Monday, June 27, 2011

Fashion

Something that really struck me during my visit to Jordan was the variety of fashions within the country.  The common theme was modesty (an influence of Islamic law), but modesty came in a lot of packages.  Some people (men and women) covered with head coverings and large robes over their clothes, but I also saw people in very modern clothing with no head coverings.  Then there was everything in between.  Something I rarely ever saw was short sleeves on the locals, but I even saw that once or twice (especially on the campus of The University of Jordan).  I'm pretty sure I never saw an Arab's knees or cleavage though.

Just a couple of group shots to show the variety of fashion.

Downtown Amman.  I saw every type of fashion here.  There is also a lot of fashions for sale here.  This is the only place I saw a woman completely covered so much so that she had to be led down the street by the hand.
Grocery store in Amman.
In Gregra--a Bedouin community in Southern Jordan.  Young ladies are usually asked to start dressing modestly when they hit puberty.  It's believed that dressing modestly keeps people from lusting for each other.  It is the women's responsibility to maintain the honor of her family and extended family (AKA tribe).  This is very important in this collectivist culture.
This young lady worked at a bazaar in Amman.    She's holding up a Muslim Barbie-type doll.  The doll is wearing a traditional robe/dress and a hijab.  None of the dolls were dressed like this woman, even though the majority of young women I saw in Amman looked like her (and not like the doll).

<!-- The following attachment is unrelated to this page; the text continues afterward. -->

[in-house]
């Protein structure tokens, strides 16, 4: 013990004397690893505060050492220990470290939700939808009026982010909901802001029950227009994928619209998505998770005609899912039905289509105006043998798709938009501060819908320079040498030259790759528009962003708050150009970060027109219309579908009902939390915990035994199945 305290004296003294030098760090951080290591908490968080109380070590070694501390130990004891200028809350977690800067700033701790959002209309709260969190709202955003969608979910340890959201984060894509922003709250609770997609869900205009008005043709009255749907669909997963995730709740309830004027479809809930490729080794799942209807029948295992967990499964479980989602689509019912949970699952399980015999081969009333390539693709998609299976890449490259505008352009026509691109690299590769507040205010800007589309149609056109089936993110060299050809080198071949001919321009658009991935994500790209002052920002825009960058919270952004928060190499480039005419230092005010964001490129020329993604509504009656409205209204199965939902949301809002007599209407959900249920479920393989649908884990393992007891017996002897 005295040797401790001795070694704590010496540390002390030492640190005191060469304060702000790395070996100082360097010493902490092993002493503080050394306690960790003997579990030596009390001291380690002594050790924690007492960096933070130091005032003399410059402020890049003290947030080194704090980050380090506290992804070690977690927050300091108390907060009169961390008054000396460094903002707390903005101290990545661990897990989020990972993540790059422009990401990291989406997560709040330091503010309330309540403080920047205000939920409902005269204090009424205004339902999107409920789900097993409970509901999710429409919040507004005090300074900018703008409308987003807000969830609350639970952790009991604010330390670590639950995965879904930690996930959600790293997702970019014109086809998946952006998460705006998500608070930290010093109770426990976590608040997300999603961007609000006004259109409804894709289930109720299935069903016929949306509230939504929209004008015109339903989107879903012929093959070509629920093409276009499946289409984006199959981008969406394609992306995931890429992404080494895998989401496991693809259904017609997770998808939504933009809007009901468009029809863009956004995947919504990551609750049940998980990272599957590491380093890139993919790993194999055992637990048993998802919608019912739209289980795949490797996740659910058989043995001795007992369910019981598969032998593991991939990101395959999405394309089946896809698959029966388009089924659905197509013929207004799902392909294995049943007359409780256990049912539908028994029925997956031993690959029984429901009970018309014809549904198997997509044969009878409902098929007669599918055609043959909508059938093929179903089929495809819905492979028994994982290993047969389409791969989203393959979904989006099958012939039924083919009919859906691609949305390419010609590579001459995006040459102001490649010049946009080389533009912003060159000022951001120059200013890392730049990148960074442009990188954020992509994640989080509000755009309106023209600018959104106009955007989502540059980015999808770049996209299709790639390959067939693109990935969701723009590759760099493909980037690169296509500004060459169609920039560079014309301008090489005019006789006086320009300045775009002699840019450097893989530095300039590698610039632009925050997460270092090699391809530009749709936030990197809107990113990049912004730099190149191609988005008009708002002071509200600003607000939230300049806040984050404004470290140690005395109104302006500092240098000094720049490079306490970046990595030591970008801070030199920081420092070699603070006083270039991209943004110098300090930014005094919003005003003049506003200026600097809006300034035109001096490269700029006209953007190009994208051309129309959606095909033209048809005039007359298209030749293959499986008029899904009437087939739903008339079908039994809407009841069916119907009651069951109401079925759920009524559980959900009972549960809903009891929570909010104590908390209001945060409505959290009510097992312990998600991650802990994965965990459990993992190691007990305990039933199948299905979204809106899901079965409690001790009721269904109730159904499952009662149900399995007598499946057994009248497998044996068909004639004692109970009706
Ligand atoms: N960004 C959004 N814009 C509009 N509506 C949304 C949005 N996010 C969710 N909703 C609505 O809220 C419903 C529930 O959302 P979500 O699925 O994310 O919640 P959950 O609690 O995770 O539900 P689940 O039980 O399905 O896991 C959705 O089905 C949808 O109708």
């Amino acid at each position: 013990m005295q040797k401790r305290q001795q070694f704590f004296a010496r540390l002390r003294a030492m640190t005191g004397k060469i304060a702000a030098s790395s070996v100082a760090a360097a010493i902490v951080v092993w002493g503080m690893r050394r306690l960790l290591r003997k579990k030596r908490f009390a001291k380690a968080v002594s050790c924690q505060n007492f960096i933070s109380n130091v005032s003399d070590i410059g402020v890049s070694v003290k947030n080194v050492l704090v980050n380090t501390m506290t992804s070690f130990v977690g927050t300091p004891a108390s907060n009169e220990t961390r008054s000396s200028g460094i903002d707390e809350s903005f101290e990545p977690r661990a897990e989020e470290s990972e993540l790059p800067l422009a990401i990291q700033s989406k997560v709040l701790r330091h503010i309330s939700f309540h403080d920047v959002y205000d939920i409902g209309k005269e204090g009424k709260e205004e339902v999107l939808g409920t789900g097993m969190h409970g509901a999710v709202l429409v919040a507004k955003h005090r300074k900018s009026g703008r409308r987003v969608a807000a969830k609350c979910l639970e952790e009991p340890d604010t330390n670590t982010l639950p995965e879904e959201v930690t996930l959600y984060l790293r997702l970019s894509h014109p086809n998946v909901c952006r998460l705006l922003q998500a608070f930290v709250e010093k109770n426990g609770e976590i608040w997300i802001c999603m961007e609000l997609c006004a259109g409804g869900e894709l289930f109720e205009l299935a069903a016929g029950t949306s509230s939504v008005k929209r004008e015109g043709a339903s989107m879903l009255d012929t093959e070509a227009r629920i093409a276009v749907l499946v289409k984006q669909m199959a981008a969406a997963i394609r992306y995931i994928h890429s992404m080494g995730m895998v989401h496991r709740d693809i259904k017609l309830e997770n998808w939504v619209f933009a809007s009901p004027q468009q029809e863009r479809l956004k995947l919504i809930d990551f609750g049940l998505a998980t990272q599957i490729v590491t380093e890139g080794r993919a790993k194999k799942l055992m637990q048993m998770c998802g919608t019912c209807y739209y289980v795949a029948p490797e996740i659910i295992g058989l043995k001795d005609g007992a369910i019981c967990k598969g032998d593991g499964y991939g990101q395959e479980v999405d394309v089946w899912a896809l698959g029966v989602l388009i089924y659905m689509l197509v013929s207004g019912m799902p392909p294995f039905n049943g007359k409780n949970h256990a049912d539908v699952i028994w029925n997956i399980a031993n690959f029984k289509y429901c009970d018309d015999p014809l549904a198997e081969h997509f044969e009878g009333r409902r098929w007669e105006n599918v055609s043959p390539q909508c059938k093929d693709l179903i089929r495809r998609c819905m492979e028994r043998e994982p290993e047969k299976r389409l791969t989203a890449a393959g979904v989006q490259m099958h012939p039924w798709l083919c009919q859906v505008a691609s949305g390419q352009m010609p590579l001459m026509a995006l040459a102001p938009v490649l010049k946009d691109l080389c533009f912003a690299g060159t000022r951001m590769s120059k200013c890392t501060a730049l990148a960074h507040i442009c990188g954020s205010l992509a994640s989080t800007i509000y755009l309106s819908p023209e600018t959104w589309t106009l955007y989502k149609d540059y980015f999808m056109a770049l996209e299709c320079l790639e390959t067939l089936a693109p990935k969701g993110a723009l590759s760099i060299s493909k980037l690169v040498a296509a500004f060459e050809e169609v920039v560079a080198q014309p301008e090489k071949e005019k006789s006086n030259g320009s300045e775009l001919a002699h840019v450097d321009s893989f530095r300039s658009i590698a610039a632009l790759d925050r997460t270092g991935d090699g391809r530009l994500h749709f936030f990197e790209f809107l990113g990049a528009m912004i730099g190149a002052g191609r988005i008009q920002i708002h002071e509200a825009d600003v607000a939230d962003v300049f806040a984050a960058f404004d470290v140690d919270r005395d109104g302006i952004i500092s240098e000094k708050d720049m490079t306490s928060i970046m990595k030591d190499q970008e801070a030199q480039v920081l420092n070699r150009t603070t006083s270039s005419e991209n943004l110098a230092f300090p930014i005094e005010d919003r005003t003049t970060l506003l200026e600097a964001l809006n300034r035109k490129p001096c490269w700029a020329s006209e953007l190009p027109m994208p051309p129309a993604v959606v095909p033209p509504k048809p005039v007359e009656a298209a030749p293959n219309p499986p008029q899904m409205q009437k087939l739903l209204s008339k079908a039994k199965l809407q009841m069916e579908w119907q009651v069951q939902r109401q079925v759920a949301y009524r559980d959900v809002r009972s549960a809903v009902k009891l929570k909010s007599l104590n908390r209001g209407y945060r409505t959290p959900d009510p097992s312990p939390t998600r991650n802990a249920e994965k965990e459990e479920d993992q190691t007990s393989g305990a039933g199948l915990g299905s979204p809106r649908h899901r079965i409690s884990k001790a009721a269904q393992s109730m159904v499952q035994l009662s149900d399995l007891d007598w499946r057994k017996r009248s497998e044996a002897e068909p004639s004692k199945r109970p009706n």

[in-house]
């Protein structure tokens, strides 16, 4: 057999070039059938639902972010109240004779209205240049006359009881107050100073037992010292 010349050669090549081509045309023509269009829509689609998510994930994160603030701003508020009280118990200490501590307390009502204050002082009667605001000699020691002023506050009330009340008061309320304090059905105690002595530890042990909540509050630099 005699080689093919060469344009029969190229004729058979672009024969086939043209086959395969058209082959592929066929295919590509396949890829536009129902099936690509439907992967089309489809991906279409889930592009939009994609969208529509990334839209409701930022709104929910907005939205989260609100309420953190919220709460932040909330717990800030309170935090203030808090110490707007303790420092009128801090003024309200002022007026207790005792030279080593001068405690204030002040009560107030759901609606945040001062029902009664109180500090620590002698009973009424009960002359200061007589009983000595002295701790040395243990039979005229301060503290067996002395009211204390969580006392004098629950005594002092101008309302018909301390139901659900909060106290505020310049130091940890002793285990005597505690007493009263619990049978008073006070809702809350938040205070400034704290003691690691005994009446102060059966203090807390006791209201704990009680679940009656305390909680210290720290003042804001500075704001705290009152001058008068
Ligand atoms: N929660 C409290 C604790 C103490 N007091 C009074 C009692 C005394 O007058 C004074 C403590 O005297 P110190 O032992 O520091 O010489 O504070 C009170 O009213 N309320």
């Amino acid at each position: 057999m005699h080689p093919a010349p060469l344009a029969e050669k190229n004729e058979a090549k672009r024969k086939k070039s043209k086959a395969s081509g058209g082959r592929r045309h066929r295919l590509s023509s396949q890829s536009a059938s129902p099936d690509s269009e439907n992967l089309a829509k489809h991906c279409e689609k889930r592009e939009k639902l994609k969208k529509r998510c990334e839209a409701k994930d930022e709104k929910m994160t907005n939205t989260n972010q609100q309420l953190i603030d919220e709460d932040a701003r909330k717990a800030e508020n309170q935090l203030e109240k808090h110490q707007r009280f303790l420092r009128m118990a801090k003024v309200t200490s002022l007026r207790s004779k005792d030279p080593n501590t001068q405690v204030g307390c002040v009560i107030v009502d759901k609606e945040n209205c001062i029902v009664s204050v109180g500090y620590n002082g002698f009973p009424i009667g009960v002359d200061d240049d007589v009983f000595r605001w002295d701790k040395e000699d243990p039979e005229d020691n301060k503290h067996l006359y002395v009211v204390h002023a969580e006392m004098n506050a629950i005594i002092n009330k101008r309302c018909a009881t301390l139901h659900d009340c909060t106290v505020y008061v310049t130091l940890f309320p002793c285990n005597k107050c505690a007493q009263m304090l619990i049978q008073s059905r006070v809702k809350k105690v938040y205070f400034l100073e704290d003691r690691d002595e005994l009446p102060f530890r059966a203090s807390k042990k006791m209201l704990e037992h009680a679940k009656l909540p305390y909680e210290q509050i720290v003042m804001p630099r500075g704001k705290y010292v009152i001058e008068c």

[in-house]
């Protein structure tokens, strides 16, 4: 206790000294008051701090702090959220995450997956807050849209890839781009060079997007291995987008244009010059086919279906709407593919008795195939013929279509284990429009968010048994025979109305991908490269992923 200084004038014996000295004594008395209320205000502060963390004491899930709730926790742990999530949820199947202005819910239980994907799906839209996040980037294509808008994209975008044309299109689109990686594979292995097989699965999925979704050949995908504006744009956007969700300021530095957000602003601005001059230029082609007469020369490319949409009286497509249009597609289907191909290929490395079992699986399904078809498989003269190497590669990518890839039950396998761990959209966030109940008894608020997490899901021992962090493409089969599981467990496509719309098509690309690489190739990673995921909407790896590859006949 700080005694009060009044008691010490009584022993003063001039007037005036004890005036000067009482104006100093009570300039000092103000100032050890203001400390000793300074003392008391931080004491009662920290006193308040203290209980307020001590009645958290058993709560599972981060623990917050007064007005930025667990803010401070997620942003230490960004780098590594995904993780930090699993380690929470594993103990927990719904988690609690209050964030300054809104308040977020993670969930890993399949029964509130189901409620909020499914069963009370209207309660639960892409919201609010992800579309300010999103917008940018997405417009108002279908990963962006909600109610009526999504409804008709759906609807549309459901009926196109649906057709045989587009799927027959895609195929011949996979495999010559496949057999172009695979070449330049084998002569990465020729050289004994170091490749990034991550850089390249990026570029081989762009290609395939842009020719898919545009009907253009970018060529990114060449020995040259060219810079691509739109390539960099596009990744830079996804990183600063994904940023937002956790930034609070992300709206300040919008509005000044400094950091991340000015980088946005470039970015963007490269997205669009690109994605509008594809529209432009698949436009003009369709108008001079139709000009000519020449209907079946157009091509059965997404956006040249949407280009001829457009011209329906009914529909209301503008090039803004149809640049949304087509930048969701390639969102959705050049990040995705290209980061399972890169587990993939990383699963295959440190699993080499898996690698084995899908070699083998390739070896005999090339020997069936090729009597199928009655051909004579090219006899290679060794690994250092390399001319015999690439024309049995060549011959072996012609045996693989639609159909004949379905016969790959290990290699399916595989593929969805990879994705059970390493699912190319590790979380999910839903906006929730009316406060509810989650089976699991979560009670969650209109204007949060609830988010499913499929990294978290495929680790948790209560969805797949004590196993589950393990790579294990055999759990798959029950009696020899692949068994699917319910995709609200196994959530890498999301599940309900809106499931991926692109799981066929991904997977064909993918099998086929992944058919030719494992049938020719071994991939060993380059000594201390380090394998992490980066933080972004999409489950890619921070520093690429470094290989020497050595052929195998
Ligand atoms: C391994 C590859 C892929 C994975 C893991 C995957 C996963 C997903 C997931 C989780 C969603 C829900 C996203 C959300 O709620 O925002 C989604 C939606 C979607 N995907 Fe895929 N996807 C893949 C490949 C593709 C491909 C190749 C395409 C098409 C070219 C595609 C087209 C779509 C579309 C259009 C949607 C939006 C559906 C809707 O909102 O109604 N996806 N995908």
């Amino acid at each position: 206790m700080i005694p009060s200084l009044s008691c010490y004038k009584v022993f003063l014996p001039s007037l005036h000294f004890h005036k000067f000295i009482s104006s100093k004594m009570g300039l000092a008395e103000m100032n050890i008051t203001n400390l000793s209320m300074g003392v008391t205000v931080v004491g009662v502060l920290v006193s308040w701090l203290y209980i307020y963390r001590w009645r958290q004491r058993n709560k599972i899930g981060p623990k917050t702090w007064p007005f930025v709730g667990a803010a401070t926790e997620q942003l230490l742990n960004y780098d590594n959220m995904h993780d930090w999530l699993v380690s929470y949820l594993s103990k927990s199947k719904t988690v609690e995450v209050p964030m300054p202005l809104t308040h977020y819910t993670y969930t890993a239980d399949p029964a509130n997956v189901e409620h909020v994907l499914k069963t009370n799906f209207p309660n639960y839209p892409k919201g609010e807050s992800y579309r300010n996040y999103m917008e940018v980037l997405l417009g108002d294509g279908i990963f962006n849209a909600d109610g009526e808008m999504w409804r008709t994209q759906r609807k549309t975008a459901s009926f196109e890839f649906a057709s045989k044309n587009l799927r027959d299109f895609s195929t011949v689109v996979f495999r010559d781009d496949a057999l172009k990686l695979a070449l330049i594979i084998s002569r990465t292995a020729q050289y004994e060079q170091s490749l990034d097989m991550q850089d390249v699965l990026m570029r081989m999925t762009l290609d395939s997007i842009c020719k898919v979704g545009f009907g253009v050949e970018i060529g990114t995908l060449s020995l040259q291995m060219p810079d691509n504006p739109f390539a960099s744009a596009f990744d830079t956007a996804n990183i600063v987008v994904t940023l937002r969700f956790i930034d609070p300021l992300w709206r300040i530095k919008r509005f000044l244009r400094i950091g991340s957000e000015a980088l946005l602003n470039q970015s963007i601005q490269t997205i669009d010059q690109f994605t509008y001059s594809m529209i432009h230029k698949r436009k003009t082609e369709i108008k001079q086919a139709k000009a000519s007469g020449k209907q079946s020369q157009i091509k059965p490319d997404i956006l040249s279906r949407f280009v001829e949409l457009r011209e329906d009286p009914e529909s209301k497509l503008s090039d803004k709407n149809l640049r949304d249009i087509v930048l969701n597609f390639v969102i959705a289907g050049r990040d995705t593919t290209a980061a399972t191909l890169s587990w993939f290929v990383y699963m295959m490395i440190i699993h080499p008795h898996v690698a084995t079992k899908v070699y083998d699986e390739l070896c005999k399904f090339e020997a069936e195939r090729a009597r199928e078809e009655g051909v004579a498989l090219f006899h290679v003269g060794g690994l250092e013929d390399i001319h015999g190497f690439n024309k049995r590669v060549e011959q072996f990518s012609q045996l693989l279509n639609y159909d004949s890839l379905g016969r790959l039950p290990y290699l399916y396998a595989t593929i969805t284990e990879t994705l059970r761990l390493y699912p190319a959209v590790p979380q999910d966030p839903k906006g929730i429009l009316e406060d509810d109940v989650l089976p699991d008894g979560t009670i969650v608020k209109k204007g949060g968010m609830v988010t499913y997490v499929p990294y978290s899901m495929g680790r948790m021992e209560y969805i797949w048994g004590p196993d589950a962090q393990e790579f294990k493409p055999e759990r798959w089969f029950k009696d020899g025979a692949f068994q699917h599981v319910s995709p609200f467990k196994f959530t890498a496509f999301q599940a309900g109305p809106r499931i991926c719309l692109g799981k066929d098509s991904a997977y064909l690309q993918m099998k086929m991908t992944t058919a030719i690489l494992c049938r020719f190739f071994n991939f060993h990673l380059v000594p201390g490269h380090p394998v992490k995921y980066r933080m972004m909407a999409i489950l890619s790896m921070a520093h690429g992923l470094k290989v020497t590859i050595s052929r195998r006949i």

Women who dress in different styles are often friends.  The woman on the right is Rasha.  She told me that she started wearing the hijab in college and that it was totally her choice.

Nancy is Libyan and is a famous singer in Jordan.  Notice that she if VERY covered for a pop star.   She also very covered in the photos on the inside.
This woman is a Senator in Jordan and was one of our speakers.  Notice that she does not cover her head and is wearing short sleeves.
The first 3 people on the left are students at The University of Jordan.  Notice the variation in styles of dress.  Many of the college students told us that men feel that they can catcall women who are not dressed modestly enough.
This woman was one of our speakers.  She told me that she covers because she wants people to focus on her brains and not her appearance.  She also does not believe that Islamic Law calls for women to dress any more modestly than this.  In other words, she doesn't believe that women need to cover their faces.
The president of the Gregra community center.  Her face is covered in the presence of men if she is not related to them.  She is a Bedouin--the people native to Jordan.
This always struck me as a double standard.  A husband in in jeans and short sleeves with a wife completely covered.  I saw this pretty frequently.  (By the way, I know they are married because you never saw a man and woman together unless they were married.  Most of the time women hung out with women and men with men.  The only exception to this was the university campus).

A dress boutique downtown.
A lot of men wore the white robes because they are cool in the hot sun.  By the way, the red and white head covering indicate that a man is Jordanian.
A group of men hanging out in Amman.  Again, check out the variety of dress.  I saw far more men hanging out on the street than women.  I was told that a lot of men in Jordan are unemployed because they won't take jobs that they feel are below them and should be filled by immigrants.  Men (especially eldest sons) are made to feel very important by their families and tribes.
These guys are playing ball behind a walled area.  (I stuck my camera in between bars on a gate to get the shot).  I never saw any guy walking in the open in a tank top.
Me walking down the street in a hijab.  I had to cover my arms because I was wearing short sleeves.

1 comment:

  1. Very interesting Amy! Enjoyed seeing these!
    Gengy

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